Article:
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7 Fun Steps that Lead to ‘Happily Ever After’

You decide how the story of your life is told.

One of the most powerful acts of self-care you can make is owning your life story. This core story is your personal narrative, based on the ideas you've collected and internalized about yourself, your experiences and the world around you.

This is the story that lives at the center of your being -- the story that influences every aspect of your life. It colors everything you do in life (what you believe you're capable of, whether you believe you're worthy or not, the meaning you assign to interactions with others, your levels of personal happiness, etc.).
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Why Psychologists are Starting to Care About Sleep Apnea

Sleep has always been an integral part of mental health, but now there is more reason than ever to consider an interrelation between the two. Recent studies, such as the one cited in a previous Psych Central article, have confirmed a strong correlation between depression and the prevalent disorder of sleep apnea. There are also connections between sleep apnea and other aspects of mental health, as well as reasons why the psychology field should familiarize itself with the symptoms of this disorder.

Though commonly mistaken for mere snoring, sleep apnea is a serious medical condition characterized by brief pauses in breath during sleep. The cessation of breathing prevents the sleeper from inhaling oxygen and can lead to a multitude of health complications that range from insomnia and high blood pressure to tumor growth and a higher cancer risk. Moreover, sleep apnea is not a rarity. In America alone, over 14 million people suffer from sleep apnea but do not know it.

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Best of Our Blogs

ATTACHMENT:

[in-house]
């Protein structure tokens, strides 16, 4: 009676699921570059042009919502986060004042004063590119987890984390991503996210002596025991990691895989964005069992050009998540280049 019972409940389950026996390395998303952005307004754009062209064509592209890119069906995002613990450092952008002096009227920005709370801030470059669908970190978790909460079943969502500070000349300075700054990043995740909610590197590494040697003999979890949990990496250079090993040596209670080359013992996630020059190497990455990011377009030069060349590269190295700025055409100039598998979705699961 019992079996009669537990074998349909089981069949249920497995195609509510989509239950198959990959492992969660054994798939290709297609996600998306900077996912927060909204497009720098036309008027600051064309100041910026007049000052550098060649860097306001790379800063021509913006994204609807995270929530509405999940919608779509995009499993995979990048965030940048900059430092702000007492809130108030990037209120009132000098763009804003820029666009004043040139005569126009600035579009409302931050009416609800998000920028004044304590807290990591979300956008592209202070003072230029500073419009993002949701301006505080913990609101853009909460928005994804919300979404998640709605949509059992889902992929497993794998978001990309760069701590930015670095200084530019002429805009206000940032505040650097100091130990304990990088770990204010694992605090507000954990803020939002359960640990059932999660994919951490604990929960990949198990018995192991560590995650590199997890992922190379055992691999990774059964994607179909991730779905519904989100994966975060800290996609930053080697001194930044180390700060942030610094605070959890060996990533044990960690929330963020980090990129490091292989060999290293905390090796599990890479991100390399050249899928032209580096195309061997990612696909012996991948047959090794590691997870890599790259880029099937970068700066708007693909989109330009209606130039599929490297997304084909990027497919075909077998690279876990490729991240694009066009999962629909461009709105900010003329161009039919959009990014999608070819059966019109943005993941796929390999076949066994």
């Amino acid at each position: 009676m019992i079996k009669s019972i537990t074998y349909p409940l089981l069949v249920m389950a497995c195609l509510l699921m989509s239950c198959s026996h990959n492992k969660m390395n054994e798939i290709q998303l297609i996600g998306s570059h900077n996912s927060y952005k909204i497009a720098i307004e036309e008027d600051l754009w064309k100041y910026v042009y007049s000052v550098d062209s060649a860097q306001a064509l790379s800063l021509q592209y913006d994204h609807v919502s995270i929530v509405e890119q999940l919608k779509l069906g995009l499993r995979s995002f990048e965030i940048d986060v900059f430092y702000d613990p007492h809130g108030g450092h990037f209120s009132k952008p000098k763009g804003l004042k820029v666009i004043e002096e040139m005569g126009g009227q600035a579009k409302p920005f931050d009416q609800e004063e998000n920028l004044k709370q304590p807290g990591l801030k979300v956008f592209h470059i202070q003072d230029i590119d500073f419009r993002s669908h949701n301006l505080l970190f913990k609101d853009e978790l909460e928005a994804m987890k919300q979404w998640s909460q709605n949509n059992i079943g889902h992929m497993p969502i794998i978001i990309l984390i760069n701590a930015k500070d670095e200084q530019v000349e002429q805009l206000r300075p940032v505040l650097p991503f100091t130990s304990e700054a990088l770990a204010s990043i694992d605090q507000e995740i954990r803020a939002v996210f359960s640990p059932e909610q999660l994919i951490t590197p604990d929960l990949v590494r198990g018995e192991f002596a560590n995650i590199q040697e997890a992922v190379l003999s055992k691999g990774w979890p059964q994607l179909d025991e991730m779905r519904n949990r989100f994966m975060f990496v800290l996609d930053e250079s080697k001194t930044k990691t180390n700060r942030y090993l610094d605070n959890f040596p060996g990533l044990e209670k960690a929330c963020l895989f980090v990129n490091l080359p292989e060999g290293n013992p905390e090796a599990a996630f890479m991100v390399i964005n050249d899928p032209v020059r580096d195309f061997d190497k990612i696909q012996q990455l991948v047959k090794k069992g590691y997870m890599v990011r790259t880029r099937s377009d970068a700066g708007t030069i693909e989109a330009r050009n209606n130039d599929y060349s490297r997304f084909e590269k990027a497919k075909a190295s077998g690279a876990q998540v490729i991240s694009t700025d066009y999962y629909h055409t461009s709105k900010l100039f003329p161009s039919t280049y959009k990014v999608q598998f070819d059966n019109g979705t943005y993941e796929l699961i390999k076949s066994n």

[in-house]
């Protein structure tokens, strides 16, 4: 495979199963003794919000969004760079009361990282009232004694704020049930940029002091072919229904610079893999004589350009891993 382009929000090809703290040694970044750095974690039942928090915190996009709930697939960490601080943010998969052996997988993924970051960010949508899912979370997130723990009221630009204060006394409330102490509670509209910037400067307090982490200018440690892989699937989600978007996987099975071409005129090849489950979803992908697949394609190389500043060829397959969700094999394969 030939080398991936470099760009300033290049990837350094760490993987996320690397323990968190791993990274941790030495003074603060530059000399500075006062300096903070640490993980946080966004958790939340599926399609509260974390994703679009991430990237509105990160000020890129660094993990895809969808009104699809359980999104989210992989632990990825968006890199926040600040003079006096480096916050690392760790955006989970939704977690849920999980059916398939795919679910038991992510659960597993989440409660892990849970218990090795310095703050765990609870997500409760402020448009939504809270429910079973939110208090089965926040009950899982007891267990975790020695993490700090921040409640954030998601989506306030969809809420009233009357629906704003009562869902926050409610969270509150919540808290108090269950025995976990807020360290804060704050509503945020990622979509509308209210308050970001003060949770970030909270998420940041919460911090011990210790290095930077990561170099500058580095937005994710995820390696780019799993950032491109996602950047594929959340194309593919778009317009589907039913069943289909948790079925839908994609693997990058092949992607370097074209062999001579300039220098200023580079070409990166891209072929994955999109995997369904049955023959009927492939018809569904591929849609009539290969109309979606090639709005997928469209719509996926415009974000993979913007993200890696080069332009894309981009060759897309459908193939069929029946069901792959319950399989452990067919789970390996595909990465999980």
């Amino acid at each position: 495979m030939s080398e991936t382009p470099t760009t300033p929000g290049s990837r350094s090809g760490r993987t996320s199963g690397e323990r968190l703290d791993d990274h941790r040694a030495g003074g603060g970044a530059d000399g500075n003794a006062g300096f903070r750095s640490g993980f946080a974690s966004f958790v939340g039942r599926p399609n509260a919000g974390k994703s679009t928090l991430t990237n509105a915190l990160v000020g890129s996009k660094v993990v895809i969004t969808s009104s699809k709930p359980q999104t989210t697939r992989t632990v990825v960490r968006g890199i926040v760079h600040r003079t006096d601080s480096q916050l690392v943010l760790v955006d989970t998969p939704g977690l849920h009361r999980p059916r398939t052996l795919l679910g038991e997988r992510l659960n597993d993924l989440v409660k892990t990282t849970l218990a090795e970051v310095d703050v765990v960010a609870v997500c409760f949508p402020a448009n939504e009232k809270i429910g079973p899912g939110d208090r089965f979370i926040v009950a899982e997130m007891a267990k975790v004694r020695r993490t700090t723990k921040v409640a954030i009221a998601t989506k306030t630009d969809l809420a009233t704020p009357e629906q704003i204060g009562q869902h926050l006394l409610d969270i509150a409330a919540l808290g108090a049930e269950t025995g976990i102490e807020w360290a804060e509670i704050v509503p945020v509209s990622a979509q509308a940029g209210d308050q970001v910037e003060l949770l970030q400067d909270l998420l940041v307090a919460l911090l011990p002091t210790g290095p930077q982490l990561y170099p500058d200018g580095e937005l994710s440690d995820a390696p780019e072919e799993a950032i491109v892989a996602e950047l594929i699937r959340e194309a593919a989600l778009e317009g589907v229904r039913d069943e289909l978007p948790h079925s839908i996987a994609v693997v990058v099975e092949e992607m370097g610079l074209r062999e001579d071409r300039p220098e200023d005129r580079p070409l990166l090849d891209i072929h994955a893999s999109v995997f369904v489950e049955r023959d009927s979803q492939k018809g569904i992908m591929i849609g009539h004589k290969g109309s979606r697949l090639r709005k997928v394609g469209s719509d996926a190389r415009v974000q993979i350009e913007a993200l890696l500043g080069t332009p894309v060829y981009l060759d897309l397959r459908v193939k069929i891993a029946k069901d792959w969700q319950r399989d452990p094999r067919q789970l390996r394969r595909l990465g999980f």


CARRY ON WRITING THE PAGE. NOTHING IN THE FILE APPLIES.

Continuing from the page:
Best of Our Blogs: June 30, 2015

Whether I succeed or fail in life, there is a part of me that still secretly hopes someone will cheer or hold me in response. What I often get instead is an underplaying of my wins and a kick in the shins when I fail. The worst part is that I'm usually at fault. I both long for and admonish my desire to be self-soothed.

How often do you do this too?

You might resent a loved one for their inability to empathize with you. But I've found that when I'm desperately seeking external validation, self-compassion is what I'm really looking for.

Could you comfort yourself with words you'd save only for a good friend? Words like:

"It's okay. You did the best you could."

"You're beautiful. I love all of you just as you are."

"You did an amazing job! I'm so proud of you."

It may seem absurd and silly at first, but as you'll read this week, self-love could be the greatest gift you give others and yourself.
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We All Agree: Don’t Put a Mental Hospital In My Backyard

Sadly, in many communities across America, people still feel it is perfectly acceptable to discriminate against people with a mental illness.

Now in a small town north of San Luis Obispo, California called Templeton, residents there are saying no to a voluntary inpatient psychiatric hospital that a company would like to build -- adding to the town's tax rolls and job base.

Would they be equally likely to say no to a regular, medical hospital? Or is there something specific about a psychiatric inpatient hospital that the residents of Templeton object to?

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The Legend of the Two Wolves

There is a Cherokee legend about an elderly brave who tells his grandson about life.

“Son,” he says, “Within all of us there is a battle of two wolves. One is evil. He is anger, envy, jealousy, sorrow, regret, greed, arrogance, self-pity, guilt, resentment, inferiority, lies, false pride, superiority, and ego."

He continued, “The other wolf is good. He is joy, peace, love, hope, serenity, humility, kindness, benevolence, empathy, generosity, truth,
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The #1 Key: How to Help a Person Dealing with Depression

"Don’t look for someone who will solve all your problems. Look for someone who won’t let you face them alone." -- Unknown
Depression for me is like constantly walking up a hill.